Columnists: Gérard Magnin, Energie-Cités

Published at: 15 Oct 2009

The Convenant of Mayors: an initiative without precedent in Europe

The European Union adopted its Energy & Climate Package mid-December 2008. Eight weeks later, in February 2009, 350 mayors from European cities officially joined the Covenant of Mayors (www.eumayors.eu) during an event organised at the European Parliament in Brussels in the presence of over 1,000 attendees. Their numbers rose to over 750 at the beginning of October 2009 and will soon reach the 1,000 mark. A huge success indeed!

Such voluntary commitment of local decision-makers to supporting -and sharing- a European policy is probably a first in the history of the European Union. Movements on this scale are usually set up to protest against EU policies, not to approve them. With the Covenant of Mayors, it is quite the opposite!

What is it all about?
Mayors are committing themselves, on a unilateral basis, to exceeding the EU objectives set for 2020 by reducing CO2 emissions in their territories by 20%. But it does not just involve municipal properties: citizens, companies, the housing sector, transport and all economic and human activities are concerned. A challenge for sure!

What are the Mayors – and their city councils – committing themselves to?
They are committed to measuring the energy used in their territories, its uses and origins, etc., as well as the corresponding CO2 emissions, so as to establish a baseline that can be used for defining objectives and evaluating results. In climate as in budgetary issues, there is no management without accounting. Then, or simultaneously, the signatories prepare a Sustainable Energy Action Plan for the medium-term in liaison with local players and citizens. These plans must be finalised within one year of signing the Covenant. Two years later, a first progress report is to be presented on the measures carried out so far. This is not, therefore, just empty words, it is all about strategy and practical action.

Where does this idea come from?
The European Commission (DG TREN) took this initiative, which was expected and even demanded by the most advanced cities and European local authority networks, like Energie-Cités (www.energie-cites.eu). Initially composed of a small number of large cities (25 to 30), the Covenant of Mayors now appeals to all cities committed to moving forward, regardless of their size. It is indeed up to the European society as a whole to come to grips with the European objectives and face up to the energy and climate constraints, now and in the future, by making the necessary trajectory adjustments. The time of pilot-actions, necessarily limited in number, must now be followed by massive changes.

Why is the involvement of local authorities so essential?
80% of the European population live in urban areas. If cities do not take ambitious measures now, we have virtually no chance of one day achieving the European objectives. This is a generally admitted fact and cities, therefore, have a crucial role to play.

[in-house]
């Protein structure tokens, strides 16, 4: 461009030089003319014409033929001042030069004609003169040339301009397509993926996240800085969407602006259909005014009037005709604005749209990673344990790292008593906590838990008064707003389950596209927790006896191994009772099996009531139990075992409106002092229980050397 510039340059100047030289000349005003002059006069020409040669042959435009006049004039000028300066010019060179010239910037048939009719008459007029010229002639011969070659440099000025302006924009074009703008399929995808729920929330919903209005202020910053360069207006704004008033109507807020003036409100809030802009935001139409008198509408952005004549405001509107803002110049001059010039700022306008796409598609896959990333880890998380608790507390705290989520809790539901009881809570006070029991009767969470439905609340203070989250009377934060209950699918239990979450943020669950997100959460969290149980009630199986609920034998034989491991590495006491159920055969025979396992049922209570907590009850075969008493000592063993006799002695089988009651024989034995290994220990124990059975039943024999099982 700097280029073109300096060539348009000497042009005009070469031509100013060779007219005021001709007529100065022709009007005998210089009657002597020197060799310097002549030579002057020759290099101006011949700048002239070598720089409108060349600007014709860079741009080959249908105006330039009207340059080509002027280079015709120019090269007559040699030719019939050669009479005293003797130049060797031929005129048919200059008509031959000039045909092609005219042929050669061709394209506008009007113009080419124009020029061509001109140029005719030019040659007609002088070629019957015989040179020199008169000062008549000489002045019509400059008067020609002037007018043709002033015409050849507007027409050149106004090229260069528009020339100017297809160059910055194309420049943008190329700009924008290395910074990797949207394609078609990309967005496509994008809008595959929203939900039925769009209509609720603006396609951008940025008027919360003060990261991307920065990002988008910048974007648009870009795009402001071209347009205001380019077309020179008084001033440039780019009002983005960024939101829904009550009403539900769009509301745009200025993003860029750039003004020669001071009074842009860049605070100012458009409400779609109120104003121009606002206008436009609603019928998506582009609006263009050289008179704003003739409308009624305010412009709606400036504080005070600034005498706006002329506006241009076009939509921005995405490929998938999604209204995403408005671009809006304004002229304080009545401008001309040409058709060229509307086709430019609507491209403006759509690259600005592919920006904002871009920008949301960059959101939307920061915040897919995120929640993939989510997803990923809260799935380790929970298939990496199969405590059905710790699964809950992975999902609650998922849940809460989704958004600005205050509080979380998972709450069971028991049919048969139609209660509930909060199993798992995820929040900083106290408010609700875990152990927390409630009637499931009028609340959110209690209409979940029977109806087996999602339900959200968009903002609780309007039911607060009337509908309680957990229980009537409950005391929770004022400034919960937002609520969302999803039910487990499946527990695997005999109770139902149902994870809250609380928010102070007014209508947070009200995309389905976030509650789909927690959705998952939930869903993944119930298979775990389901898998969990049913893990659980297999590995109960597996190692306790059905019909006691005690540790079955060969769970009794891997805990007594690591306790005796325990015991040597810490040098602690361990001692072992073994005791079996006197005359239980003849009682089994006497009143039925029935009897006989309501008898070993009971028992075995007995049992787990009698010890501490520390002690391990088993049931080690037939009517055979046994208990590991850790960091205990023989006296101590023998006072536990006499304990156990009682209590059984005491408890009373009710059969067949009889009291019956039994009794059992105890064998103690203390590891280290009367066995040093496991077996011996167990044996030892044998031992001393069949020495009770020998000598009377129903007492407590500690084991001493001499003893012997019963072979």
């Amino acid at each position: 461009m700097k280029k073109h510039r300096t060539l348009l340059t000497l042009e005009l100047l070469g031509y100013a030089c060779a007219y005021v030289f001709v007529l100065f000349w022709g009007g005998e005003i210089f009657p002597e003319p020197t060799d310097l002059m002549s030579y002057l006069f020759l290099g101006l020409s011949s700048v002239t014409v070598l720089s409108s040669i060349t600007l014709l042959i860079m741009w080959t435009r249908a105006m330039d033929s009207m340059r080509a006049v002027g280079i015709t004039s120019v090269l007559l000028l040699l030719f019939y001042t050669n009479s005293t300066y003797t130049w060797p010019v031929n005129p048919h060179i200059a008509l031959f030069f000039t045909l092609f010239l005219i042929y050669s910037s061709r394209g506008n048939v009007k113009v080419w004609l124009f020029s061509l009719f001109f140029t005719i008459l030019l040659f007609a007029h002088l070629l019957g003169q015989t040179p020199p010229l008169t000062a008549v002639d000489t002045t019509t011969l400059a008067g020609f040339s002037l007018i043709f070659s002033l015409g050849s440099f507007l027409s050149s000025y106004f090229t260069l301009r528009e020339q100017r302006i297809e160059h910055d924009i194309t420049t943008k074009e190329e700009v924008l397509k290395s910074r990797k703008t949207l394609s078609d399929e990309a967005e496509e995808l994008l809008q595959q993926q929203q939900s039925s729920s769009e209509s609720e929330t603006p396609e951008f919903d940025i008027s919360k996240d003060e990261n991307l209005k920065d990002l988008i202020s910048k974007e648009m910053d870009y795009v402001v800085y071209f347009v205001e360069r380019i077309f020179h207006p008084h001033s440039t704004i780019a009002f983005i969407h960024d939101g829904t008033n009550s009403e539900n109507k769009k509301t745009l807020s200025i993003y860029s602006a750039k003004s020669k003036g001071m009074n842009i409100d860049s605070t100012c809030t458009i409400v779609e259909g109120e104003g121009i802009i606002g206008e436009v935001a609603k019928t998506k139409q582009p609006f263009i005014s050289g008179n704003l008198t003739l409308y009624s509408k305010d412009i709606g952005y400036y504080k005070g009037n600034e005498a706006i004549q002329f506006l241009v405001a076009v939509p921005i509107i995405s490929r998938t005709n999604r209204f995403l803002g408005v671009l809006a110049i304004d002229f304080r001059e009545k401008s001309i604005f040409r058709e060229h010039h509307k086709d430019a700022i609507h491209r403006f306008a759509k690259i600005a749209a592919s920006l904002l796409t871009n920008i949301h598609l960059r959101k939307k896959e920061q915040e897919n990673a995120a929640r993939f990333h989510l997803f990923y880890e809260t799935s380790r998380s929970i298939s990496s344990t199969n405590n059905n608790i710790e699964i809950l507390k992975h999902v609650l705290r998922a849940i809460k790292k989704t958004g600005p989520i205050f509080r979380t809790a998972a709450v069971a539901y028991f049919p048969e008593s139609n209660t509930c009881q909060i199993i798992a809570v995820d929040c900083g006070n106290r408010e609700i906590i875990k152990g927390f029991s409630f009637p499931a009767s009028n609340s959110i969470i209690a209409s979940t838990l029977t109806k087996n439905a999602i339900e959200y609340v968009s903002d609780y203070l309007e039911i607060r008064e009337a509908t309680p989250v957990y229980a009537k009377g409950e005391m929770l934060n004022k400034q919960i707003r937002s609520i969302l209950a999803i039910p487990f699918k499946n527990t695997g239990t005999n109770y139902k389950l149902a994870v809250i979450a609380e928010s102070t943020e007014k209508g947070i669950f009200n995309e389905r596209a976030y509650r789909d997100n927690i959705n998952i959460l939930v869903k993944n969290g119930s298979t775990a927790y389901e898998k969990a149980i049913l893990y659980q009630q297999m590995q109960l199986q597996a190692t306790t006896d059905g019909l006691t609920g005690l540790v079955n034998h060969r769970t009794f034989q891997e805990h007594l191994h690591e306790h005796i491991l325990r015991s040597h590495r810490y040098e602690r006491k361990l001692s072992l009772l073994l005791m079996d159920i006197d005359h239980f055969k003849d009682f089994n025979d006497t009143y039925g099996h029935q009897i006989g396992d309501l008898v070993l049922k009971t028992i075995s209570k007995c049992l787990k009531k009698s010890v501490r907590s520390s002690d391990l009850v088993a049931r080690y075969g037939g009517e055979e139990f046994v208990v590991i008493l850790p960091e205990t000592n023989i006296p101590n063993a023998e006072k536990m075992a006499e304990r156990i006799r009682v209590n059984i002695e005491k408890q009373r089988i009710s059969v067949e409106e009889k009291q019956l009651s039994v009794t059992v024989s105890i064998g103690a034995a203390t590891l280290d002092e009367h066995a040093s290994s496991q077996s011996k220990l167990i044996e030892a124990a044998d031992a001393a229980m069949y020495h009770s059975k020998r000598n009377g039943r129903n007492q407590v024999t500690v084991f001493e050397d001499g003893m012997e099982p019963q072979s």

Local authorities conceive the urban system which determines all the rest: urban planning sustainability, building energy performance, accessibility of community services limiting needless motorised transport, the choice of pedestrian and cycling infrastructure, the sharing of public space amongst all users, parking policies, etc. All these aspects determine the amount of energy used by the inhabitants in a given territory. But an urban system is not only a collection of stationary (buildings) and moving (vehicles) objects in a territory, it is also a complex set of relations linking said objects, like whether or not it is feasible to safely cycle to work or to the shops from home. Laws cannot regulate this; it must be worked into the complexity of urban development.

The role of a local authority is also to conduct the musicians performing in its territory. These musicians are numerous and their instruments various: town planners, architects, plumbers, transport officers, housing managers, energy specialists and simple citizens. They are not always ready to play the same piece. This is why local authorities must set the tone, be exemplary, point out the path to take, catalyse, engage local stakeholders and rely on the most dynamic ones to build policies and implement change-inducing measures.

This represents considerable change in comparison to previous -and often still operating- urban development practices! But it is the only way forward if prevailing discourses are to be believed.

So what?
Beyond strictly local aspects, this commitment of cities also provides Member States and the European Union with a unique opportunity to learn from a multitude of experiences and achieve the objectives they have set themselves in terms of legislation, taxation, financing, etc., whilst encouraging the transition towards “low energy” cities. We all know that old frameworks – designed at a time when energy was abundant – are still too often obstacles to change. This initiative also involves mobilising society to support European negotiators in the post-Kyoto period, whilst providing a good example of the multi-level governance an increasing number of players is asking for. This and much more, is what the Covenant of Mayors is all about!

As an example see the documentary « The Covenant of Mayors: Portuguese cities’ path to energy sustainability » produced by TV Energy. This documentary is available in Portuguese and English languages.


Other columns by Gérard Magnin